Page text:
Social media is not just about getting butts on the seats. It should also be used to generate engagement during the event. Strategically place a few social media walls where people tend to cluster. Encourage attendees to share their own thoughts and submit selfies while the event is in progress.
All posts, of course, should include the event hashtag. This keeps the event alive for those in attendance. It also encourages those not present to chime in. All the posts, tweets, and selfies can later be used to create a collage, as was described in the previous point. Plus, having a social media just creates a real “techy” atmosphere and adds to the cool factor.
If you have been encouraging attendees to tweet, then you should have plenty of posts that you can sort through using Twitter’s RT button. Just enter your event hashtag to look through the tweets and share the ones that are positive and paint your event in a good light.
Here’s another tip: as the event is coming to a close, encourage guests to send a final tweet summarizing their experience. You can also do the same with selfies. Pictures, after all, are worth a thousand words, and a group selfie of smiling guests says a whole lot. This is all material that can be used for hyping the brand and the next event.
Make Use of YouTube
Remember, YouTube is very much a social network. All those tweets, selfies, and testimonials can be used to create a highlight reel that sums up the event. Show this video when it’s time to promote the next event; show new attendees what a blast previous guests had.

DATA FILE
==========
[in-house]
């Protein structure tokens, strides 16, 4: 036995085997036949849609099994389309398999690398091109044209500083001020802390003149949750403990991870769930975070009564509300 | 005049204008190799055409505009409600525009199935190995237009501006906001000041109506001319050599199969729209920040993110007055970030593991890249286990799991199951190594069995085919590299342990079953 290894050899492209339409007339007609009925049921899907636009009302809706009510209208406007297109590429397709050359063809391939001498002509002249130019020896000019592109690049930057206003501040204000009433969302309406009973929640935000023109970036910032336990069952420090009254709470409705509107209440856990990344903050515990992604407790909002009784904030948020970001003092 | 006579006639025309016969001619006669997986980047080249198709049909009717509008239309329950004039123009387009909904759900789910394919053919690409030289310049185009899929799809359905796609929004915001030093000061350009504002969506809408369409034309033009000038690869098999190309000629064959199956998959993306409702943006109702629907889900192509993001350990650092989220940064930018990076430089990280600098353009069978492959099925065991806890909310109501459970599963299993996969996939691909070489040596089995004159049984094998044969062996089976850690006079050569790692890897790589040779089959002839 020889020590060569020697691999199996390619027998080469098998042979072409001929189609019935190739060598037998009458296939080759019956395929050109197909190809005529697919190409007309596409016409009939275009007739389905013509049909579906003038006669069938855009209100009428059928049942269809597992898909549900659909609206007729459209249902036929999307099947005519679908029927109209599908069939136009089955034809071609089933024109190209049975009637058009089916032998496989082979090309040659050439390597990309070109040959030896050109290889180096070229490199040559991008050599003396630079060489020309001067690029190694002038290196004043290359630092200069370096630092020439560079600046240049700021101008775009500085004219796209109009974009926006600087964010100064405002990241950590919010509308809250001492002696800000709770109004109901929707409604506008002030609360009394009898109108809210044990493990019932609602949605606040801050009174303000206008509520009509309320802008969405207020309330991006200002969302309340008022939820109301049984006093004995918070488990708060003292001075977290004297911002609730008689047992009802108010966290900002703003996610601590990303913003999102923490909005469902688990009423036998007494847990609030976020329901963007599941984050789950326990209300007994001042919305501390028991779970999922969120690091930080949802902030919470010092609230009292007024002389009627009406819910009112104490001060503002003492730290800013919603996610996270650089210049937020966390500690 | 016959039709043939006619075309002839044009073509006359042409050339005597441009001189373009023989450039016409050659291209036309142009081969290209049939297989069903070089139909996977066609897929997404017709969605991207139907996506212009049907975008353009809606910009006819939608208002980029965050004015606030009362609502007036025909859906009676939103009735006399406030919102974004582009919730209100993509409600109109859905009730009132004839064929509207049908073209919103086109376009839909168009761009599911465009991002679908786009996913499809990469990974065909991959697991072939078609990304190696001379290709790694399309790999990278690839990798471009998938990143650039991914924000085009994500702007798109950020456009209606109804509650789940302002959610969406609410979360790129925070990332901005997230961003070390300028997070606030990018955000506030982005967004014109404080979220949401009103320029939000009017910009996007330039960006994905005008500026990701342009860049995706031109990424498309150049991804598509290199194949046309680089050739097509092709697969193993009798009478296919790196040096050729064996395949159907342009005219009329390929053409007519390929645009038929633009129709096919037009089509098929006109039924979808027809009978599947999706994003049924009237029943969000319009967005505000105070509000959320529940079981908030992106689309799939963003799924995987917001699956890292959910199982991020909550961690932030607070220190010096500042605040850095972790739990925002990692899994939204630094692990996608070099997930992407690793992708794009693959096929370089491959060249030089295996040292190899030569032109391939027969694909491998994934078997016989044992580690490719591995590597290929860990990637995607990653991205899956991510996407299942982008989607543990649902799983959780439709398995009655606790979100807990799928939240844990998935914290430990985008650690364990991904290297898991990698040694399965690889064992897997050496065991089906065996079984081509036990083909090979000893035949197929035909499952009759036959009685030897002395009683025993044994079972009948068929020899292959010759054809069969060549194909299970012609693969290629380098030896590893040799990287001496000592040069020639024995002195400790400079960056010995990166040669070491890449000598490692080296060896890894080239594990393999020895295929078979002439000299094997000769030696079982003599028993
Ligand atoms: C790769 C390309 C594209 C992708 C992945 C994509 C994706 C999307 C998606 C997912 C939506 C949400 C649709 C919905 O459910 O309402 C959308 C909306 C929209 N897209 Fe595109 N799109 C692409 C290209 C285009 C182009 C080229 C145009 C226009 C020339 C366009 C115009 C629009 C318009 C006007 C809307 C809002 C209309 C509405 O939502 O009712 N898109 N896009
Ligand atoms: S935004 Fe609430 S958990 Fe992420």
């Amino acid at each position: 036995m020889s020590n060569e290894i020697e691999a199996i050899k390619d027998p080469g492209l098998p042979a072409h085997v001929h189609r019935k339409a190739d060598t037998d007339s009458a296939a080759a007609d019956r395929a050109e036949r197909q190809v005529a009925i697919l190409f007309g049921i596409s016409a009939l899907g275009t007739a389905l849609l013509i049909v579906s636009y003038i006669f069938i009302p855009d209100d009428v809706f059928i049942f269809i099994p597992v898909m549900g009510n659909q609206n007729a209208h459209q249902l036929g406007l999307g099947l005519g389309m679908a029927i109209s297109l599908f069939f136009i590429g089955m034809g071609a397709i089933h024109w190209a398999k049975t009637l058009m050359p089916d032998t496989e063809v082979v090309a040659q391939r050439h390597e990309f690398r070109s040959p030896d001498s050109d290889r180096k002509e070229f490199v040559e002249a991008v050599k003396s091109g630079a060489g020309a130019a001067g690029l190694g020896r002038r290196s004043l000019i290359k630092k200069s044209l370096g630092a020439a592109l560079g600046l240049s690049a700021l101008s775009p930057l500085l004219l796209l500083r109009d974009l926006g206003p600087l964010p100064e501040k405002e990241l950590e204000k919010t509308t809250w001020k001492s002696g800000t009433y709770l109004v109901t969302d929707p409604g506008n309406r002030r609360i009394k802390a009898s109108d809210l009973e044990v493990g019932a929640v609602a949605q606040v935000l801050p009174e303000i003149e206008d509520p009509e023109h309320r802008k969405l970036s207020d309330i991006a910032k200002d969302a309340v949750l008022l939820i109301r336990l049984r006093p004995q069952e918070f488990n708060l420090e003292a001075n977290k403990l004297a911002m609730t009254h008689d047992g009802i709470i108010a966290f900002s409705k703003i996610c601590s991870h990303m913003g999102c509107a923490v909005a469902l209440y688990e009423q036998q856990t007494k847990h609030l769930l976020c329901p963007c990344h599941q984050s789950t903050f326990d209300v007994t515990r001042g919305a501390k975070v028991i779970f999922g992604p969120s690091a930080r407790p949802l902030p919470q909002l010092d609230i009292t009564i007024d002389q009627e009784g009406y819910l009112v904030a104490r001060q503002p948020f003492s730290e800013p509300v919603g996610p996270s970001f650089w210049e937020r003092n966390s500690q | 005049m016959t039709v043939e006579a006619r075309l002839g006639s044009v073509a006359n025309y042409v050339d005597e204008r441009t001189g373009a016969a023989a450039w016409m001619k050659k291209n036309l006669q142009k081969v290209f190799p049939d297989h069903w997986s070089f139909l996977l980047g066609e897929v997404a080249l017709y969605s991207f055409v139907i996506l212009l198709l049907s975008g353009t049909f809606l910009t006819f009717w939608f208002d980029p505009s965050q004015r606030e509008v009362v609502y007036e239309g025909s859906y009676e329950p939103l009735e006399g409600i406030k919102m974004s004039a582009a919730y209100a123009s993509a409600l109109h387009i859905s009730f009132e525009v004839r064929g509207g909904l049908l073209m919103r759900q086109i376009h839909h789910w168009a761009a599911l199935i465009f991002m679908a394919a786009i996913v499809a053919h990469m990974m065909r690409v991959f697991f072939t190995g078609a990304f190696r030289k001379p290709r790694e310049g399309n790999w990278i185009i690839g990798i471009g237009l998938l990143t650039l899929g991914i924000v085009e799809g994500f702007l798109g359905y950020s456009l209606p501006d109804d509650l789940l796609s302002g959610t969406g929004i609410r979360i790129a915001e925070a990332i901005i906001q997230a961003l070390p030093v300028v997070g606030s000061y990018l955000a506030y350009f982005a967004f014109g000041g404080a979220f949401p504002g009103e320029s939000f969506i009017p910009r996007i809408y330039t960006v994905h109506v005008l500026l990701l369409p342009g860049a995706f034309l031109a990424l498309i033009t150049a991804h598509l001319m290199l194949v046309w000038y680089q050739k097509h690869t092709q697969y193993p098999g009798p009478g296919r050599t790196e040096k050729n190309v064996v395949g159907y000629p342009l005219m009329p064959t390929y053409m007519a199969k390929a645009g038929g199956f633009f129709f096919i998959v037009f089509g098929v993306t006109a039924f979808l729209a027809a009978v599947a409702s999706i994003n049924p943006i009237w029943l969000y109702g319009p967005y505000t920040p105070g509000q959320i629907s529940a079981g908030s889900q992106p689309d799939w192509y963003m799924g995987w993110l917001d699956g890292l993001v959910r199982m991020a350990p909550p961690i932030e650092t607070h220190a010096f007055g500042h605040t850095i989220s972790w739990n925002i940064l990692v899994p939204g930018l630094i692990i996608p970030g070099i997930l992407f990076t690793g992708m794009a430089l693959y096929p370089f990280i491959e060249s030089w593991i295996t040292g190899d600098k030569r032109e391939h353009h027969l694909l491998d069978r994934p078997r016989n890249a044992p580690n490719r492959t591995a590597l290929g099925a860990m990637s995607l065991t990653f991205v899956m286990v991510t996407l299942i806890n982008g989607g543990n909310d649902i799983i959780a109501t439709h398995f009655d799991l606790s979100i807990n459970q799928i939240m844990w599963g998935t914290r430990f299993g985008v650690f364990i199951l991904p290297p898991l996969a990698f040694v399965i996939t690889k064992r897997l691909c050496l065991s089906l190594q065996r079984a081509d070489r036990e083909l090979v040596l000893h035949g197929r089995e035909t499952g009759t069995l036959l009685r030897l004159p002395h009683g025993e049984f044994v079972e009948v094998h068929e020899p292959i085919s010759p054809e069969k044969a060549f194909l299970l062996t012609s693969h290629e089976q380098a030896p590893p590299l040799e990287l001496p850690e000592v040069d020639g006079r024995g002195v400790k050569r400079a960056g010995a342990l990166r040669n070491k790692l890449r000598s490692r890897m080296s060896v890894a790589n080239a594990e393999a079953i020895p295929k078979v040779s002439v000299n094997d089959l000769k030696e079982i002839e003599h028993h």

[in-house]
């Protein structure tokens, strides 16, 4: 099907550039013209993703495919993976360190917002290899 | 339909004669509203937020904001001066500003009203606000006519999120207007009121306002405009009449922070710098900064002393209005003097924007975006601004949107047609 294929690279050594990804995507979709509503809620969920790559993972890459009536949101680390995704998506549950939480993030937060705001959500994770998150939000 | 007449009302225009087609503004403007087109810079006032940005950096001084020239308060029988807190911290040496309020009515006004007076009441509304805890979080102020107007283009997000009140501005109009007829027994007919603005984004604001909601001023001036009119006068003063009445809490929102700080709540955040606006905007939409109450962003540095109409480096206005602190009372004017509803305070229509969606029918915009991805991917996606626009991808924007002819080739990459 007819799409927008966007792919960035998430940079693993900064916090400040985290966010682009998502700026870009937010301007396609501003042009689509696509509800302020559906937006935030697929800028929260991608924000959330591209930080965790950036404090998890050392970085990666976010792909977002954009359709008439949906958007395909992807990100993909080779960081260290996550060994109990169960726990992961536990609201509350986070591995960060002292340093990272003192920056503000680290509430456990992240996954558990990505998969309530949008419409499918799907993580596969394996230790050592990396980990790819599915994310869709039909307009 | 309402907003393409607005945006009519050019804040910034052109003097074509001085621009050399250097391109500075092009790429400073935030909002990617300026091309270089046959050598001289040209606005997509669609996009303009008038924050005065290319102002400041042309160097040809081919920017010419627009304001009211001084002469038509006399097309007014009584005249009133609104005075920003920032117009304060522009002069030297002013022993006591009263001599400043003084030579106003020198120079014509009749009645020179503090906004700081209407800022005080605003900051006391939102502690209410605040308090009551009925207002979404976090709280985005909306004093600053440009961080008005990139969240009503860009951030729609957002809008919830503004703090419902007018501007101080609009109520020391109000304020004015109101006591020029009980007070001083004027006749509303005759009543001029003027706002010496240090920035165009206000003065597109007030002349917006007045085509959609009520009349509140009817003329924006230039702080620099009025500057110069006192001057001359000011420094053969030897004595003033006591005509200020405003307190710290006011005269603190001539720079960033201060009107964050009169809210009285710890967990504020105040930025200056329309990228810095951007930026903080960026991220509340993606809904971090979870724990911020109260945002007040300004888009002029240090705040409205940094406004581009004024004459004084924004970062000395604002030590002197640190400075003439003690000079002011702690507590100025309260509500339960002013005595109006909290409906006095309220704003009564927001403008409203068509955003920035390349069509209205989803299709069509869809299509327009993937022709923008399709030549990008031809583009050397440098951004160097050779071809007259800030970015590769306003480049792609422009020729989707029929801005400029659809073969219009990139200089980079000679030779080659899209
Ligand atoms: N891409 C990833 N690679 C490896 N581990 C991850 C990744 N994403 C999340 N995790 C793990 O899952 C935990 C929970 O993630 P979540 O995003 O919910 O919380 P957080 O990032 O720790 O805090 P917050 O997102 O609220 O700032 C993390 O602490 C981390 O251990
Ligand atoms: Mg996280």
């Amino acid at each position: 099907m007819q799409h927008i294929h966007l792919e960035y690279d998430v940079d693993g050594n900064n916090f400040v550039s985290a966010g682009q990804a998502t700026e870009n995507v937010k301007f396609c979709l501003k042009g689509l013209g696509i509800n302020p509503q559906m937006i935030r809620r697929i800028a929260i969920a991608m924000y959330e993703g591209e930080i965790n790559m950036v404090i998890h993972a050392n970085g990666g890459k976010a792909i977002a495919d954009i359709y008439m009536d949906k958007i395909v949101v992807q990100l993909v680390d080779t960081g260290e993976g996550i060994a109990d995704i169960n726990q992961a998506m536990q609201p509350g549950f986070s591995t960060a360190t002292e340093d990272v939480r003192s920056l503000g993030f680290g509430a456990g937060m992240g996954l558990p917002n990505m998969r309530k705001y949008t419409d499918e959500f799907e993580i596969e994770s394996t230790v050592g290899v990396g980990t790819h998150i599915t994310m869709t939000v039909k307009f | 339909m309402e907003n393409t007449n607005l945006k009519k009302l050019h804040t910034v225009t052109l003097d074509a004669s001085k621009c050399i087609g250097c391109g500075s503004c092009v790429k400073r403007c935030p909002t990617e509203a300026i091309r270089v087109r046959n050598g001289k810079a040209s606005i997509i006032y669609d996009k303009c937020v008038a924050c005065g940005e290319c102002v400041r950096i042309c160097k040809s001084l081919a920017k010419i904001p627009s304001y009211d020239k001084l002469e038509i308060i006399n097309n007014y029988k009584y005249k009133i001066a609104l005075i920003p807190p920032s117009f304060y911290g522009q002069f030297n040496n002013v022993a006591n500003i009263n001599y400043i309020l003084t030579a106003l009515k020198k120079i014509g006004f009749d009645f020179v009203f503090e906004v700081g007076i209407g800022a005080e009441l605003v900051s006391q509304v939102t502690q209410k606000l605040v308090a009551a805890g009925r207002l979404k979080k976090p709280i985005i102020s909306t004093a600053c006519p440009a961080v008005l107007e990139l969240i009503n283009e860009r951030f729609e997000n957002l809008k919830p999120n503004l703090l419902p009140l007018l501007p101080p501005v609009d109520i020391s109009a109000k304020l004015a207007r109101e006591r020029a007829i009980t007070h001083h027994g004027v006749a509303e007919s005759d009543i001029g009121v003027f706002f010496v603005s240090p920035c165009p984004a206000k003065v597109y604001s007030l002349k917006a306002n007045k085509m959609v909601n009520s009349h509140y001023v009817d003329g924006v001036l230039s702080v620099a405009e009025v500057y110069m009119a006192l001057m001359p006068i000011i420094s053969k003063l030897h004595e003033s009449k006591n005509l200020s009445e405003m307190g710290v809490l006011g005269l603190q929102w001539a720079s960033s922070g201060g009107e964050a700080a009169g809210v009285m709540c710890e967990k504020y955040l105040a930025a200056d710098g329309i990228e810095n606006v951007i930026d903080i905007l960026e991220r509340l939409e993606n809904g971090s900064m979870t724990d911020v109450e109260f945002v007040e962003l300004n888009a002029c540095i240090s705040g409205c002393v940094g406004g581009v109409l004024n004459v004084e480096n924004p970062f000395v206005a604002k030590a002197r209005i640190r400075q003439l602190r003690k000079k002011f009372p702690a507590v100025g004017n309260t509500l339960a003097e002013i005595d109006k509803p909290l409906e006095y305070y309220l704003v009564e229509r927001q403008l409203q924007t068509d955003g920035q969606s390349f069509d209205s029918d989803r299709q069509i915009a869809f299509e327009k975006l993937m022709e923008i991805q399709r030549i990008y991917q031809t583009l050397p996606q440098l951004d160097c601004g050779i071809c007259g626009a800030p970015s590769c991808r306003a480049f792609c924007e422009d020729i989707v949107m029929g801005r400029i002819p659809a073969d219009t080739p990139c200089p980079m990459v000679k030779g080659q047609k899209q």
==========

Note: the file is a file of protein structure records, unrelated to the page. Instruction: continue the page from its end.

You should have more than one video; others can include behind-the-scenes footage of the planning phase or something similar. Embed annotations to encourage viewers to watch other videos on your company channel. You can also encourage those who attended the event to add comments; this is especially the case for guests whose testimonial makes it to the final edit.
Social Media Is Your Friend
Social networks are versatile, so they’re use extends beyond making a few friends and establishing contacts. Learn the tools available for each social network and use them for every step of the event planning process.
Spring is just coming to the New York area, but I’m already thinking about summer. And there’s no better way to kick off the summer than with a great BBQ. But how do you avoid hosting a party that looks like everyone else’s? Opt for the bacon and beer bbq! Chances are, your guests love both of these items and with some delicious recipes and creative styling, you can really have a great event. Check out the ideas below that merge sweet and savory, fun and exciting!